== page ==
Assembling the dead, gathering the living: radiocarbon dating and Bayesian modelling for Copper Age Valencina de la Concepcion (Seville, Spain)



Garcia Sanjuan L, Vargas Jimenez JM, Caceres Puro LM, Costa Carame ME, Diaz-Guardamino-Uribe M, Diaz-Zorita Bonilla M, Fernandez Flores A, Hurtado Perez V, Lopez Aldana PM, Mendez Izquierdo E, Panjuela Pando A, Rodriguez Vidal J, Wheatley D, Bronk Ramsey C, Delgado-Huertas A, Dunbar E, Mora Gonzalez A, Bayliss A, Beavan N, Hamilton D & Whittle A (2018) Assembling the dead, gathering the living: radiocarbon dating and Bayesian modelling for Copper Age Valencina de la Concepcion (Seville, Spain). Journal of World Prehistory, 31 (2), pp. 179-313.

The great site of Valencina de la Concepción, near Seville in the lower Guadalquivir valley of south-west Spain, is presented in the context of debate about the nature of Copper Age society in southern Iberia as a whole. Many aspects of the layout, use, character and development of Valencina remain unclear, just as there are major unresolved questions about the kind of society represented there and in southern Iberia, from the late fourth to the late third millennia cal BC. This paper discusses 178 radiocarbon dates, from 17 excavated sectors within the 450ha site, making it the best dated in later Iberian prehistory as a whole. Dates are formally modelled in a Bayesian statistical framework. The bulk of samples were chosen from the varied mortuary contexts, from pits and artificial caves to megalithic tholos tombs, which constitute a major part of the archaeology of Copper Age Valencina. The resulting formal date estimates provide the basis for both a new epistemological approach to the site as well as a much more detailed narrative of its development than previously available. Beginning in the 32nd century cal BC, a long-lasting tradition of simple, mainly collective and often successive burial was established at the site. There is plenty of evidence for a wide range of other activity, but no clear sign of permanent, large-scale residence or public buildings or spaces. Probably by the 30th or 29th century cal BC, a new form of mortuary practice had emerged alongside older traditions, in the shape of the distinctive megalithic tholos tombs, some of which contained exotic and abundant goods accompanying the dead. Though the models lack precision, this phase of showy funerals and social display, perhaps aimed at establishing new forms of descent and social hierarchisation partly based on the manipulation of the past, may not have lasted much beyond the 28th century cal BC. It is possible that activity as a whole had declined before the middle of the third millennium cal BC, and around 2500 cal BC, dated sectors indicate further changes in mortuary practice, with possible single events, containing in one instance signs of defleshing (perhaps associated with violence); by this date, Bell Beaker pottery was present on the site. Major monuments such as La Pastora and Matarrubilla were probably also late constructions. At least some of the ditches known at the site probably also belong late in the sequence. Overall, a pattern is indicated of initial establishment and consolidation of mortuary tradition, followed by the emergence of the more elaborate tholos architecture and the sometimes exotic contents. Funerary activity probably declined in intensity in the second quarter of the third millennium cal BC but was followed by a resurgence including the construction of the grand tholos of La Pastora in the generations around 2500 cal BC. This resurgence was relatively brief and the intensive funerary activity probably ended during the 24th century cal BC. Results in general support a model of increasingly competitive but ultimately unstable social relations.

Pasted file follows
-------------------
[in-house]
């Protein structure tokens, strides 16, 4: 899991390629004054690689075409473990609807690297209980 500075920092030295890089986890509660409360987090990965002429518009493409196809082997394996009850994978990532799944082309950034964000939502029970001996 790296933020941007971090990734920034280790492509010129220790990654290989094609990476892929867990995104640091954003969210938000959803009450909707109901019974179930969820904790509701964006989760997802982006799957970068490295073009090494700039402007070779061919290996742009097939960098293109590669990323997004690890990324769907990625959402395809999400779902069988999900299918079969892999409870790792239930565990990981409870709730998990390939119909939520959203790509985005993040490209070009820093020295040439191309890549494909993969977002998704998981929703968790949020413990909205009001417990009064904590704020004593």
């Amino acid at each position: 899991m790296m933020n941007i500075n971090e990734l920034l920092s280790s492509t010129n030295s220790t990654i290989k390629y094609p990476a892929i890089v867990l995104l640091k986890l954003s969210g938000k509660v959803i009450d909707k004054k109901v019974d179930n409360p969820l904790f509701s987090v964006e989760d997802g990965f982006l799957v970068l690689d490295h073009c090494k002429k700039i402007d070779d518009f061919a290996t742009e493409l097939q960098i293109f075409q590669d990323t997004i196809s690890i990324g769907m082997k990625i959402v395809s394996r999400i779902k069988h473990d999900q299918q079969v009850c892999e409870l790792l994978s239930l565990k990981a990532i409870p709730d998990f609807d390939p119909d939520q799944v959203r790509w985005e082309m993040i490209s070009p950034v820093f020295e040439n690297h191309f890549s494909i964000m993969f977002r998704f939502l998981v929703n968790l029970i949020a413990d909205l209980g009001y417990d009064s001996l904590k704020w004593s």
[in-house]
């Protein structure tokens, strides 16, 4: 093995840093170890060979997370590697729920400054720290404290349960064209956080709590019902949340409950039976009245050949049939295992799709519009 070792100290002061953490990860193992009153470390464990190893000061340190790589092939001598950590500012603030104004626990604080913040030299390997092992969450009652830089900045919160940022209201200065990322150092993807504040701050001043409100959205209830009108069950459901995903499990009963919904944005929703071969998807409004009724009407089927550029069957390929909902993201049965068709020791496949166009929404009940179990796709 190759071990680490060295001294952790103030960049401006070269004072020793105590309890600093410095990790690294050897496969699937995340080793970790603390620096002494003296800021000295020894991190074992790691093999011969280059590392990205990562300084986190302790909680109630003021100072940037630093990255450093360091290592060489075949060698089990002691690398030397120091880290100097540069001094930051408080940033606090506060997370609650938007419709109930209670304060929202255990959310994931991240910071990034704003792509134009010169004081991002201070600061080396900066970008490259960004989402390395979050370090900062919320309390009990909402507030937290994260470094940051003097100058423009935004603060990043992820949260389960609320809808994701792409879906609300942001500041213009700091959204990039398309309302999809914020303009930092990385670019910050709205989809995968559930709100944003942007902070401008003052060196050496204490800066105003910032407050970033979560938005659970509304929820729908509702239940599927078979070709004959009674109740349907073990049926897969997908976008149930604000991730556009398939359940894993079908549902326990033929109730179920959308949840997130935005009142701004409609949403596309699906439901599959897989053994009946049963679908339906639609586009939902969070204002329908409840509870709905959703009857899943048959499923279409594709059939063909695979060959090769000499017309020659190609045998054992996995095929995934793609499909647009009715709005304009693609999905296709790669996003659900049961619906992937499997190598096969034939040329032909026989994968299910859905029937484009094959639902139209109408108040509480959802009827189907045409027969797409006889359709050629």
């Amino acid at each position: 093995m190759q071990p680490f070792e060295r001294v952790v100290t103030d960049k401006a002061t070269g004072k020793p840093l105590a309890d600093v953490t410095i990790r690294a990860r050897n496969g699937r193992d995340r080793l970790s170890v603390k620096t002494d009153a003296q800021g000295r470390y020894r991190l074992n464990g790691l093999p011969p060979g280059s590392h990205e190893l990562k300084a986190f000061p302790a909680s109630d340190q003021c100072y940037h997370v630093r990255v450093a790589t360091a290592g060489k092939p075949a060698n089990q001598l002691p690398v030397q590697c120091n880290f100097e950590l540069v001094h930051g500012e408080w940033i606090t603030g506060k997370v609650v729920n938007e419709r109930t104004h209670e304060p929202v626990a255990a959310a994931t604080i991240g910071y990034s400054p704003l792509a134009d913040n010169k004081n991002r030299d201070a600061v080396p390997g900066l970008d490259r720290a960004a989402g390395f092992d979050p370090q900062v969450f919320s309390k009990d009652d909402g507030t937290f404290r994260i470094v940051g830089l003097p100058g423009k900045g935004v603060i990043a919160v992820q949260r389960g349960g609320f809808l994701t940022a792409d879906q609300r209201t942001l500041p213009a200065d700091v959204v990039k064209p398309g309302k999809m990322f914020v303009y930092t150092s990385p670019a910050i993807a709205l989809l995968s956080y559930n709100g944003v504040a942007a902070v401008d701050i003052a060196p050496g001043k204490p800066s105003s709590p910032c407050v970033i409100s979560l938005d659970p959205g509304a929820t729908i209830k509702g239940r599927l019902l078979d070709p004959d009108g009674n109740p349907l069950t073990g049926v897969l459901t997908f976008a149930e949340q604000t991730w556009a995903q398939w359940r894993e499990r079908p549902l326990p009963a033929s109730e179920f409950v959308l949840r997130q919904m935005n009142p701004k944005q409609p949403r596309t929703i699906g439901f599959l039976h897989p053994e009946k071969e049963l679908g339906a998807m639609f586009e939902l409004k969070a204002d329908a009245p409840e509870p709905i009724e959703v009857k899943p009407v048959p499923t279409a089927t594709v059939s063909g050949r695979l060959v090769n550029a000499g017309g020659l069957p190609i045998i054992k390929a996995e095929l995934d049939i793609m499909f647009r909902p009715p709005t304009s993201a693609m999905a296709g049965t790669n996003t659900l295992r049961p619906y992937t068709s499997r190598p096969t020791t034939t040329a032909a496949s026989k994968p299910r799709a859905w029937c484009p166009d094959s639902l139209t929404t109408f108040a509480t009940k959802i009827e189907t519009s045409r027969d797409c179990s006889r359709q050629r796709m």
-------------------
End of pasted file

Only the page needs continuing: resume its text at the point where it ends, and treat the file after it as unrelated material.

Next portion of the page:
Southern Iberia; Copper Age; settlement; mortuary practice; radiocarbon dating; formal chronological modelling; social change

Journal of World Prehistory: Volume 31, Issue 2

Publication date30/06/2018
Publication date online19/05/2018
Date accepted by journal15/03/2018

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Professor Alexandra Bayliss

Professor Alexandra Bayliss

Professor, Biological and Environmental Sciences